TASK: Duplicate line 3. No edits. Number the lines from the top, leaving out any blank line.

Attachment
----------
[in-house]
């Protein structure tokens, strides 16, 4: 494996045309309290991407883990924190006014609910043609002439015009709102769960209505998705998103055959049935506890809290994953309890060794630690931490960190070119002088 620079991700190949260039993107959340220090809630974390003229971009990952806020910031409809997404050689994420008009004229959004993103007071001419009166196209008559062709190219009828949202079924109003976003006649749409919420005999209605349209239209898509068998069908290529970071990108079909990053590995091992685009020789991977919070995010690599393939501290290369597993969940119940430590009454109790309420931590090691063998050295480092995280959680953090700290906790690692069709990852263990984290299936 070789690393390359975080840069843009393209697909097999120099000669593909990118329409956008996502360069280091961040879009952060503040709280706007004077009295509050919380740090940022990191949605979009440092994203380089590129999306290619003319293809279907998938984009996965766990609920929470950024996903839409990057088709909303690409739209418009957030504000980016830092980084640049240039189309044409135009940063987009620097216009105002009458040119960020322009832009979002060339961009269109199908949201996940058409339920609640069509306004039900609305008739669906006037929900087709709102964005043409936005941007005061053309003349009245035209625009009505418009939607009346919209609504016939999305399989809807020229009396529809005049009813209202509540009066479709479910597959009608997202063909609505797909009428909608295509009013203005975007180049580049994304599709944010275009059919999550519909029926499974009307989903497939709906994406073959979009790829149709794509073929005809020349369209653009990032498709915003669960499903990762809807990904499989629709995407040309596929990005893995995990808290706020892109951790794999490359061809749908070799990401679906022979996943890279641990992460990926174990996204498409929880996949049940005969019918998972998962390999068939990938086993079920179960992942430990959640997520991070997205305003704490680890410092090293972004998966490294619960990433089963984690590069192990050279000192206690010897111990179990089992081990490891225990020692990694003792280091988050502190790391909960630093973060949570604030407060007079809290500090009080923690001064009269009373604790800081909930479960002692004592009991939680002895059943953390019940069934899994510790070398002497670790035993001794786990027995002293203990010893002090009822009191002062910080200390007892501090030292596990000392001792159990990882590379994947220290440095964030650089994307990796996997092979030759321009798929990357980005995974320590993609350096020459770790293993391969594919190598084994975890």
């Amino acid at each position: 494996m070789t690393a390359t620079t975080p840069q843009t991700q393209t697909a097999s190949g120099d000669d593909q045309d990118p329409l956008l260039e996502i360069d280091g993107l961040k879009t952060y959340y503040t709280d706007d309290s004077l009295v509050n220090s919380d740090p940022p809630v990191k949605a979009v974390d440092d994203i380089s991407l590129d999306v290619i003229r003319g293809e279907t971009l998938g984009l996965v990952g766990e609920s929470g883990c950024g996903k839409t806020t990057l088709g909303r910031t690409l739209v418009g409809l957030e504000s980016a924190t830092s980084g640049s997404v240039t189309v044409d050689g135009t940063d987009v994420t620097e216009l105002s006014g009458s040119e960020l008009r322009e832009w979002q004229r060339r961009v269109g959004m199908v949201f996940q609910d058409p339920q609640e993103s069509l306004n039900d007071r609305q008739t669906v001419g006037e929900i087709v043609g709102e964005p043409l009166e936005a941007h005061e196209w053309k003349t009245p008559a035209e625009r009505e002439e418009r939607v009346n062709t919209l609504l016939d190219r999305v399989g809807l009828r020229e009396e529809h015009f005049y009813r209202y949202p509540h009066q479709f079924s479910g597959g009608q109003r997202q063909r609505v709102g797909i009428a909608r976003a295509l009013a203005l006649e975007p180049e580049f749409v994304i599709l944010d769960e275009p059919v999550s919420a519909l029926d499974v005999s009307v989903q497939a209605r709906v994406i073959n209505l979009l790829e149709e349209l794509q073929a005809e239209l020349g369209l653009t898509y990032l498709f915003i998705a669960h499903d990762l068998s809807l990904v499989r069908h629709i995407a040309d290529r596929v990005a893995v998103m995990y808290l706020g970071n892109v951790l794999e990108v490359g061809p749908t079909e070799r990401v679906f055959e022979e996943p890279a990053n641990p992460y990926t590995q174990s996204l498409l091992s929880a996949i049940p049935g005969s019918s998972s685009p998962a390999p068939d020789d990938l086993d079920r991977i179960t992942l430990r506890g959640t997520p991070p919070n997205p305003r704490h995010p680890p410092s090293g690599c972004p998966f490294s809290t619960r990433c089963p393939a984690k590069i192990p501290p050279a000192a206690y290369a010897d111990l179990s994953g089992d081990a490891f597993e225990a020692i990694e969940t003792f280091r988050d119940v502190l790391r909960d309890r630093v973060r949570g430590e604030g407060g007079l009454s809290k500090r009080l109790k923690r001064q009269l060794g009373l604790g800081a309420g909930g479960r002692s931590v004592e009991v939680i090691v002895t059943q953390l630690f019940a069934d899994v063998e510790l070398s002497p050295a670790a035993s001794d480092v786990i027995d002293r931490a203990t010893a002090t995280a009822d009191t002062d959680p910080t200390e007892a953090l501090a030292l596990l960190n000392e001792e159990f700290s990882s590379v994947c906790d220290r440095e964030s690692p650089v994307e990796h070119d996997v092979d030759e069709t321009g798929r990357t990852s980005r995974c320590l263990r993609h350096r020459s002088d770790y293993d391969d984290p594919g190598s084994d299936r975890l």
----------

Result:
């Amino acid at each position: 494996m070789t690393a390359t620079t975080p840069q843009t991700q393209t697909a097999s190949g120099d000669d593909q045309d990118p329409l956008l260039e996502i360069d280091g993107l961040k879009t952060y959340y503040t709280d706007d309290s004077l009295v509050n220090s919380d740090p940022p809630v990191k949605a979009v974390d440092d994203i380089s991407l590129d999306v290619i003229r003319g293809e279907t971009l998938g984009l996965v990952g766990e609920s929470g883990c950024g996903k839409t806020t990057l088709g909303r910031t690409l739209v418009g409809l957030e504000s980016a924190t830092s980084g640049s997404v240039t189309v044409d050689g135009t940063d987009v994420t620097e216009l105002s006014g009458s040119e960020l008009r322009e832009w979002q004229r060339r961009v269109g959004m199908v949201f996940q609910d058409p339920q609640e993103s069509l306004n039900d007071r609305q008739t669906v001419g006037e929900i087709v043609g709102e964005p043409l009166e936005a941007h005061e196209w053309k003349t009245p008559a035209e625009r009505e002439e418009r939607v009346n062709t919209l609504l016939d190219r999305v399989g809807l009828r020229e009396e529809h015009f005049y009813r209202y949202p509540h009066q479709f079924s479910g597959g009608q109003r997202q063909r609505v709102g797909i009428a909608r976003a295509l009013a203005l006649e975007p180049e580049f749409v994304i599709l944010d769960e275009p059919v999550s919420a519909l029926d499974v005999s009307v989903q497939a209605r709906v994406i073959n209505l979009l790829e149709e349209l794509q073929a005809e239209l020349g369209l653009t898509y990032l498709f915003i998705a669960h499903d990762l068998s809807l990904v499989r069908h629709i995407a040309d290529r596929v990005a893995v998103m995990y808290l706020g970071n892109v951790l794999e990108v490359g061809p749908t079909e070799r990401v679906f055959e022979e996943p890279a990053n641990p992460y990926t590995q174990s996204l498409l091992s929880a996949i049940p049935g005969s019918s998972s685009p998962a390999p068939d020789d990938l086993d079920r991977i179960t992942l430990r506890g959640t997520p991070p919070n997205p305003r704490h995010p680890p410092s090293g690599c972004p998966f490294s809290t619960r990433c089963p393939a984690k590069i192990p501290p050279a000192a206690y290369a010897d111990l179990s994953g089992d081990a490891f597993e225990a020692i990694e969940t003792f280091r988050d119940v502190l790391r909960d309890r630093v973060r949570g430590e604030g407060g007079l009454s809290k500090r009080l109790k923690r001064q009269l060794g009373l604790g800081a309420g909930g479960r002692s931590v004592e009991v939680i090691v002895t059943q953390l630690f019940a069934d899994v063998e510790l070398s002497p050295a670790a035993s001794d480092v786990i027995d002293r931490a203990t010893a002090t995280a009822d009191t002062d959680p910080t200390e007892a953090l501090a030292l596990l960190n000392e001792e159990f700290s990882s590379v994947c906790d220290r440095e964030s690692p650089v994307e990796h070119d996997v092979d030759e069709t321009g798929r990357t990852s980005r995974c320590l263990r993609h350096r020459s002088d770790y293993d391969d984290p594919g190598s084994d299936r975890l």